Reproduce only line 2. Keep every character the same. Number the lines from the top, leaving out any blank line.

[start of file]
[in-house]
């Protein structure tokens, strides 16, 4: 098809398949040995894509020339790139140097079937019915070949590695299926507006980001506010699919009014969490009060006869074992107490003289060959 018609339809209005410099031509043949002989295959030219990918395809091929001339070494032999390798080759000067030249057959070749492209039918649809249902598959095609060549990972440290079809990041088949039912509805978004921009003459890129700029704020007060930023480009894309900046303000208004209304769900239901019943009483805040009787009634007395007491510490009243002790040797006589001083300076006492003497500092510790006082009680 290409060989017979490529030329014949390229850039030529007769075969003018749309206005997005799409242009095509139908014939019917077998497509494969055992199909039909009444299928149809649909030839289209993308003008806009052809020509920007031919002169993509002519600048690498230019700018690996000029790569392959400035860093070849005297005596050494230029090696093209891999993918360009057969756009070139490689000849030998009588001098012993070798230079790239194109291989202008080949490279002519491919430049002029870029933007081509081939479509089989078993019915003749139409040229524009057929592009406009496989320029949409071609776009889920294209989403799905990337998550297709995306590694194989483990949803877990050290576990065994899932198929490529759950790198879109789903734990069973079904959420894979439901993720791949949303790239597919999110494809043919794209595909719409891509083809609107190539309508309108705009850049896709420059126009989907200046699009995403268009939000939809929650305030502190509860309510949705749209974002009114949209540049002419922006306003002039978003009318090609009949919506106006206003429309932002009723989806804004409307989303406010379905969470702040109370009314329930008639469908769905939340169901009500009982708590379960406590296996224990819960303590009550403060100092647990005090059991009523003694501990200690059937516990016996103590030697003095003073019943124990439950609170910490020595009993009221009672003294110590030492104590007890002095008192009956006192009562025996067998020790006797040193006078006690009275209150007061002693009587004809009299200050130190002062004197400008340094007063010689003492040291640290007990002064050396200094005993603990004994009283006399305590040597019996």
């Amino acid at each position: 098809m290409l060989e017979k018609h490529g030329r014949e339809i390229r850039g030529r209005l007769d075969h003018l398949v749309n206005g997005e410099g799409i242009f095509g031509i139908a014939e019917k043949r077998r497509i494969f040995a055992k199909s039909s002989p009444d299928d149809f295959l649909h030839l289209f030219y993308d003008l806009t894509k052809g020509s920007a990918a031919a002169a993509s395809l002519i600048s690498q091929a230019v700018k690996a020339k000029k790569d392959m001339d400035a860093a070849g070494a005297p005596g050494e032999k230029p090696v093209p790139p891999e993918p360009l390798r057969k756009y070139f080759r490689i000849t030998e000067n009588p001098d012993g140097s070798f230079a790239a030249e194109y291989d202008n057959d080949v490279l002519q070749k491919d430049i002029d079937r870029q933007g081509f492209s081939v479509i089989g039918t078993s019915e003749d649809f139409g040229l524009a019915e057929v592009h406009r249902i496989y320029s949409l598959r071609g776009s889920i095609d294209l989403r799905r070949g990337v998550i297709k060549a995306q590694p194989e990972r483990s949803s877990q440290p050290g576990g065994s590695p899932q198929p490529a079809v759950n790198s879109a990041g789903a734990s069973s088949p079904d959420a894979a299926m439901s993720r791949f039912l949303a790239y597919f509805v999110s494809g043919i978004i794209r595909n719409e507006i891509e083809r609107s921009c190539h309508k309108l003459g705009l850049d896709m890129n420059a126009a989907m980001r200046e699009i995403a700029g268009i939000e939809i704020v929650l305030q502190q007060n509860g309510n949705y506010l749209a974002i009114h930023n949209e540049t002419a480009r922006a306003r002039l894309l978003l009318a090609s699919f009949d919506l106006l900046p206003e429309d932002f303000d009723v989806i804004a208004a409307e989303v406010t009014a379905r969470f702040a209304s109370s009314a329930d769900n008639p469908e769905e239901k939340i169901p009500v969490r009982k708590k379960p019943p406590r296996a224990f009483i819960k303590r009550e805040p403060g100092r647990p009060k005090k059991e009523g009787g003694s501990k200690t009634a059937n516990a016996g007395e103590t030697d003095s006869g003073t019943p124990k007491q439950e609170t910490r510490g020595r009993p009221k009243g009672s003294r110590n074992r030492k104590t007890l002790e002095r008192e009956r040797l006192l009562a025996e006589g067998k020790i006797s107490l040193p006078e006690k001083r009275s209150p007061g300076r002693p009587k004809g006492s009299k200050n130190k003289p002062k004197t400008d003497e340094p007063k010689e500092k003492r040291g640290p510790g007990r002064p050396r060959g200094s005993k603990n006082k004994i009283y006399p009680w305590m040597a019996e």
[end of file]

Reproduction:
């Protein structure tokens, strides 16, 4: 098809398949040995894509020339790139140097079937019915070949590695299926507006980001506010699919009014969490009060006869074992107490003289060959 018609339809209005410099031509043949002989295959030219990918395809091929001339070494032999390798080759000067030249057959070749492209039918649809249902598959095609060549990972440290079809990041088949039912509805978004921009003459890129700029704020007060930023480009894309900046303000208004209304769900239901019943009483805040009787009634007395007491510490009243002790040797006589001083300076006492003497500092510790006082009680 290409060989017979490529030329014949390229850039030529007769075969003018749309206005997005799409242009095509139908014939019917077998497509494969055992199909039909009444299928149809649909030839289209993308003008806009052809020509920007031919002169993509002519600048690498230019700018690996000029790569392959400035860093070849005297005596050494230029090696093209891999993918360009057969756009070139490689000849030998009588001098012993070798230079790239194109291989202008080949490279002519491919430049002029870029933007081509081939479509089989078993019915003749139409040229524009057929592009406009496989320029949409071609776009889920294209989403799905990337998550297709995306590694194989483990949803877990050290576990065994899932198929490529759950790198879109789903734990069973079904959420894979439901993720791949949303790239597919999110494809043919794209595909719409891509083809609107190539309508309108705009850049896709420059126009989907200046699009995403268009939000939809929650305030502190509860309510949705749209974002009114949209540049002419922006306003002039978003009318090609009949919506106006206003429309932002009723989806804004409307989303406010379905969470702040109370009314329930008639469908769905939340169901009500009982708590379960406590296996224990819960303590009550403060100092647990005090059991009523003694501990200690059937516990016996103590030697003095003073019943124990439950609170910490020595009993009221009672003294110590030492104590007890002095008192009956006192009562025996067998020790006797040193006078006690009275209150007061002693009587004809009299200050130190002062004197400008340094007063010689003492040291640290007990002064050396200094005993603990004994009283006399305590040597019996």